Review: ‘Underwater’ (deepstar leviathan abyss-ish)

The biggest sci-fi disaster adventure creature flick of 2020… thus far.

Seven miles down to the deepest depths of the Earth’s oceans, a futuristic mining colony crewed with 316 personnel starts to come apart. Norah (Kristen Stewart) barely survives, temporarily saving the station for a handful of survivors. Without any working escape pods, the captain of the expedition (Vincent Cassel) pitches a desperate plan: descend to the ocean floor in deep-dive suits designed for routine outside repairs and get to another section of the miles-long facility in hopes of rescue. As the survivors make their way, it becomes obvious what happened to the station was neither geological nor a mechanical failure… and it’s not done yet.

As the January post-awards dumping ground part of the new year, having no big tent-pole films coming out can let a hard-to-define movie get some love it might otherwise miss. Anyone familiar with the 1989 films DeepStar 6 and Leviathan will recognize the elements: isolated underwater location, women in wet and/or tiny clothes, and something outside trying to get in. Remember Deep Blue Sea coming out ten years later and devouring Samuel L. Jackson whole? As an action vehicle for Kristen Stewart and some mindless popcorn fun, is there any chance combining elements used throughout previous ocean-delving fare will result in something more than its waterlogged derivative parts?

Last year’s Crawl was an above-average aquatic disaster-thriller featuring hurricane-proof Florida gators, and their little lizard minds were far from football. While not exactly up to that kind of intimate thriller, Underwater manages to do what it does well enough. It feels like the first fifteen minutes of a typical who’s-gonna-die setup are missing, cutting straight to exactly where the trailer suggests: everything crashing down around Ms. Stewart running for her life. Borrowing opening and closing credit elements from the recent Godzilla films to seed possibilities without specifics and edited to the bone for a trim running time, this fun time-waster is good enough for a matinee if only by using what it steals better than the films it stole from.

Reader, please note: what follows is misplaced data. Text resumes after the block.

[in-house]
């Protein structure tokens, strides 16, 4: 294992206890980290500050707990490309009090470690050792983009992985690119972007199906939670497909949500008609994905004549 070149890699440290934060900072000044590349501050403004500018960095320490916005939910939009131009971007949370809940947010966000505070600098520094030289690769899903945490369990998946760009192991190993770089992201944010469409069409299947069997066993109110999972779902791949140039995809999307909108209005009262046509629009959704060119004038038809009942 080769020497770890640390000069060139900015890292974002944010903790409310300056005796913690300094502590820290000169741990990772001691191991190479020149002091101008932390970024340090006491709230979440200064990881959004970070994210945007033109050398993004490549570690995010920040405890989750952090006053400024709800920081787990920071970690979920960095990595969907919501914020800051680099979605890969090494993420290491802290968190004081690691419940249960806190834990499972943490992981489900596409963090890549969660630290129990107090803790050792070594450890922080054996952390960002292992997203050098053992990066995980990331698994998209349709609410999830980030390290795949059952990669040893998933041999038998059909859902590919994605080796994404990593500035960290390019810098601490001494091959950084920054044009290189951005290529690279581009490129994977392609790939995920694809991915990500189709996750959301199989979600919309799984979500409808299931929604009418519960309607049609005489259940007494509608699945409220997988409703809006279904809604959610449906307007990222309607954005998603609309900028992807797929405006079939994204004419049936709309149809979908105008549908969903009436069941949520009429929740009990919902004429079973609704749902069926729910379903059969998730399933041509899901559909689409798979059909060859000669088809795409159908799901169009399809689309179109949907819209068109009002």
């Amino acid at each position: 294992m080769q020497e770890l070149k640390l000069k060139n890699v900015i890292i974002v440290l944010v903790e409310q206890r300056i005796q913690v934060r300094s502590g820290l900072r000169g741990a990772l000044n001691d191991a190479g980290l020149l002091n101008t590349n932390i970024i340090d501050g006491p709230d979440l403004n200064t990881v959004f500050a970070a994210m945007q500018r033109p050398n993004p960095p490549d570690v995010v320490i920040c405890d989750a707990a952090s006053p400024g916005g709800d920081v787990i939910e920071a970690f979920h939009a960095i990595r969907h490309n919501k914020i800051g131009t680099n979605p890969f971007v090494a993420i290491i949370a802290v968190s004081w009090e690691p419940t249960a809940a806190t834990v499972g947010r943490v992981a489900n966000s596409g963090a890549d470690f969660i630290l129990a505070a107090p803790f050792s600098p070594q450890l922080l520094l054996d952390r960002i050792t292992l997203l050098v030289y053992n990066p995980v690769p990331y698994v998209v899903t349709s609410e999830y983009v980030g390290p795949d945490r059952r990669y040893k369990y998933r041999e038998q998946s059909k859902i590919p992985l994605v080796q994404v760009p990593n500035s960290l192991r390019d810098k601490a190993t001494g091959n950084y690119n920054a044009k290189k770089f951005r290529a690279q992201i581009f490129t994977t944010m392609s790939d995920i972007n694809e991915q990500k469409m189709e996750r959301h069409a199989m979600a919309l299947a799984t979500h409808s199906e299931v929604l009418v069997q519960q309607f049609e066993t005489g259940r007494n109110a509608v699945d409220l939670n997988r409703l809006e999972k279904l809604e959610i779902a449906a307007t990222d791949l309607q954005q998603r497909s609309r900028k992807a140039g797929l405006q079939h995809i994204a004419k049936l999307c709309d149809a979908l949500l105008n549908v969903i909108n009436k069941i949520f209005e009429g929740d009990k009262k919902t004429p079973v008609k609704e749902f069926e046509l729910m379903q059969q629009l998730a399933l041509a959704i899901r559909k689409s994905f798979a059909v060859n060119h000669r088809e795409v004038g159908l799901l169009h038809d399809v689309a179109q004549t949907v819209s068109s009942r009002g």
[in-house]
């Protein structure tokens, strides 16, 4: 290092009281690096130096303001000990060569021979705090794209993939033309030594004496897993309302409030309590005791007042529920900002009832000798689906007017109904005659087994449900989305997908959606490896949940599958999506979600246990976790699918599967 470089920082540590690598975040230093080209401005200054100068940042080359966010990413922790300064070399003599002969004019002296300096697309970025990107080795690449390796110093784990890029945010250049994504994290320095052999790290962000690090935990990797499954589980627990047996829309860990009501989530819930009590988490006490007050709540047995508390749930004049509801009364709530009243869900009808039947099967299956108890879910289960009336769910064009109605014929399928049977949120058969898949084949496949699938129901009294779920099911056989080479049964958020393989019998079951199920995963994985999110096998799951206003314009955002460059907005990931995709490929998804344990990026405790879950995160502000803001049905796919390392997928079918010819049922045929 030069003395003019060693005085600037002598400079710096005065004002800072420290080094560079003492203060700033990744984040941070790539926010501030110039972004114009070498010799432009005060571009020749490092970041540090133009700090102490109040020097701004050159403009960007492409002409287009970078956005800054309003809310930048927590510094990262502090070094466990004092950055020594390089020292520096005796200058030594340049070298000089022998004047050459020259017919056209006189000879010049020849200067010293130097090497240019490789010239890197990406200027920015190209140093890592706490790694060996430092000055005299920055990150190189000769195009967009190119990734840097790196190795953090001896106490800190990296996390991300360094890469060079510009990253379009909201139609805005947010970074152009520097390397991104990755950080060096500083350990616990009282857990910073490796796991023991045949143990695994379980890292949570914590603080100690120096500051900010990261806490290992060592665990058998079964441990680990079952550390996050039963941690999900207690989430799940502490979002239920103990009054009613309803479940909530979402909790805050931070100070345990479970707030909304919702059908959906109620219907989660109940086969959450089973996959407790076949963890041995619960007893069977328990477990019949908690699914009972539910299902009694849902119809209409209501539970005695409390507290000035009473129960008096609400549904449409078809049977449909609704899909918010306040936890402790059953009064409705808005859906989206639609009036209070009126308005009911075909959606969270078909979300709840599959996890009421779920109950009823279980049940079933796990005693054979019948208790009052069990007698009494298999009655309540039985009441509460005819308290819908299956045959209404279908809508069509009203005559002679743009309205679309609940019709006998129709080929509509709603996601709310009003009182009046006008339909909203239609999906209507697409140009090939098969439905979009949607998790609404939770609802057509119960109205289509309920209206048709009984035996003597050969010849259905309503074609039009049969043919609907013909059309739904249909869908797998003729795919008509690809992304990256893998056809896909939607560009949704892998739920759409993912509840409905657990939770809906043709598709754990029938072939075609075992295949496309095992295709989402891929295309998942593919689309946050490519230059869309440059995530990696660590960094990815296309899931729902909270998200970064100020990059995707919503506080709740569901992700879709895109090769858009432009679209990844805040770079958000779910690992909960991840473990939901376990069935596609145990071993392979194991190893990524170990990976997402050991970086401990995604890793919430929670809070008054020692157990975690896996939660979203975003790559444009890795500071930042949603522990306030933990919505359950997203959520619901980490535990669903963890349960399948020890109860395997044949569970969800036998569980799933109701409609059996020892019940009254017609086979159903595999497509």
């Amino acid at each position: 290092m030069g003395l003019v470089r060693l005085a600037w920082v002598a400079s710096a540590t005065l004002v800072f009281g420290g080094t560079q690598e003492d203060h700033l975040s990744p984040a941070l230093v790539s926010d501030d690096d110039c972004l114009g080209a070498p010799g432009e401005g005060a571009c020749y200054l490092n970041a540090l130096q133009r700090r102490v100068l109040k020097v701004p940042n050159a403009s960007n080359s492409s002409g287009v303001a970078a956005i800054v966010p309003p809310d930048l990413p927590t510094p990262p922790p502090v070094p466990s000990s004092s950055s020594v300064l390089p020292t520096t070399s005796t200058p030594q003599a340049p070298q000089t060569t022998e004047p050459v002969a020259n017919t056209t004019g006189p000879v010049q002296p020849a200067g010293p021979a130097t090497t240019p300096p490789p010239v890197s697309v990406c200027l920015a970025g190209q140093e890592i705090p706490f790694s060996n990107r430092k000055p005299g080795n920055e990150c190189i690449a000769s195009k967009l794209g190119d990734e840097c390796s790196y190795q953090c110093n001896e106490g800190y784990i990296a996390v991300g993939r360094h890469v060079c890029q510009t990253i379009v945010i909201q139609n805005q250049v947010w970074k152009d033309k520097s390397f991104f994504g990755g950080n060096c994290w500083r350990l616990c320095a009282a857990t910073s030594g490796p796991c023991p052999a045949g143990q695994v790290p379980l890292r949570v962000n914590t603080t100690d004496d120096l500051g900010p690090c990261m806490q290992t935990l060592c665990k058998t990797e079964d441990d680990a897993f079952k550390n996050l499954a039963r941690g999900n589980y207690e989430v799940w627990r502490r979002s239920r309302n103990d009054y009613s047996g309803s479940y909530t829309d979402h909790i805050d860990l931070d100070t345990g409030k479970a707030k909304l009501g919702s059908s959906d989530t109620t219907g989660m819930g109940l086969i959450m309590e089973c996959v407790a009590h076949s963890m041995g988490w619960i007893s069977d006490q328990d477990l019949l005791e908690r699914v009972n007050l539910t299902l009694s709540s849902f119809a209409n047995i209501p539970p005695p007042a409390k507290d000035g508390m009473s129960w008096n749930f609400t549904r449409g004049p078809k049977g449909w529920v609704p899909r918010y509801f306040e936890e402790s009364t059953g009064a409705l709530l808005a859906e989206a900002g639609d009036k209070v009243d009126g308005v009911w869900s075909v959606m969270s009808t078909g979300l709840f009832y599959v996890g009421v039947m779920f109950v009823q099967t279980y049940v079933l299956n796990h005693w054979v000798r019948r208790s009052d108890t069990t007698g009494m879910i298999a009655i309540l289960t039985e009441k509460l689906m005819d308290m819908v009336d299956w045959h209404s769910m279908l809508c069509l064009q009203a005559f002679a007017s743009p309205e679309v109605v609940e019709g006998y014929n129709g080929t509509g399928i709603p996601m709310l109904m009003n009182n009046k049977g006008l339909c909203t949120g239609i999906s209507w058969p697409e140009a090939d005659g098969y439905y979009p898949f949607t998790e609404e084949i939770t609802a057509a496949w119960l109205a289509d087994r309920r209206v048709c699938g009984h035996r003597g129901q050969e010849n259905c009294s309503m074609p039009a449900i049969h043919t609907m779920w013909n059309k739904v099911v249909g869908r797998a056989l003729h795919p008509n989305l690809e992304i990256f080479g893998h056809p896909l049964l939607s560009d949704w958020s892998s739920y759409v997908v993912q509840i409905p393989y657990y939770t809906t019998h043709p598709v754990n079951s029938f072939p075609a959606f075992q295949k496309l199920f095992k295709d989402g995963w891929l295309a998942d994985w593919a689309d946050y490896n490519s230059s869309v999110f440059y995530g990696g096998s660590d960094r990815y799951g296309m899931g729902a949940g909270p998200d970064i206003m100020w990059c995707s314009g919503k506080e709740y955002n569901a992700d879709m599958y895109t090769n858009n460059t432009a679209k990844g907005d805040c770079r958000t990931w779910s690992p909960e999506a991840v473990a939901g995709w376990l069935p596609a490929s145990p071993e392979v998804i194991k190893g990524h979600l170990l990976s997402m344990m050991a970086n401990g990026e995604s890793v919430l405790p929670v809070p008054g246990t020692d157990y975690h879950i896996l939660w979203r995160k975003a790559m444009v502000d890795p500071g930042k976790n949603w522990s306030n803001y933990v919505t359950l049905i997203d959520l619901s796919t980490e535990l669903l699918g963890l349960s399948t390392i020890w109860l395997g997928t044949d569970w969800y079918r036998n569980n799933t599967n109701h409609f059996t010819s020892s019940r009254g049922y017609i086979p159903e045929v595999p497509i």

If you watch the extras for Crawl, ridiculous subplots and unfilmed scenes were cut that would have ruined it, so losing those bits was a boon. Without knowing more, maybe that’s how Underwater gets away with so much on so little. The sparse dialogue turned in by the screen scribe is pure throwaway — exception: T.J. Miller’s obvious ad-libs — but character actions speak louder than words. While viewers have no idea what motivates Stewart’s Norah, motivated she is: surviving, innovating, and of course saving the day by taking leadership responsibility onto her shoulders. Clever viewers will spot Easter eggs from other films including one reminiscent of the Alien franchise (in reverse?!) but it’s clear the production designer has a distinctive love for their craft (wink-wink, nudge-nudge).

The throwaway line “your clothes won’t fit in there” only seems to apply to lady dive suits, folks, so it’s not exactly high art; it knows what it is and doesn’t stick around too long to be questioned about it. The final cut feels like a mediocre script lucked into a decent cast and scored a hungry production designer with a fair budget, but the studio wasn’t sure exactly what to do with something so eclectic. Who cares if it wasn’t as scientifically accurate as James Cameron’s The Abyss; at least there aren’t any peace-loving water-bending aliens from Atlantis in it, either.

Underwater is rated PG-13 for sci-fi action and terror, brief strong language and torn-up briefs.

Three skull recommendation out of four

💀 #grmdrpr #moviecryptdotcom #reapingwhathollywoodsows

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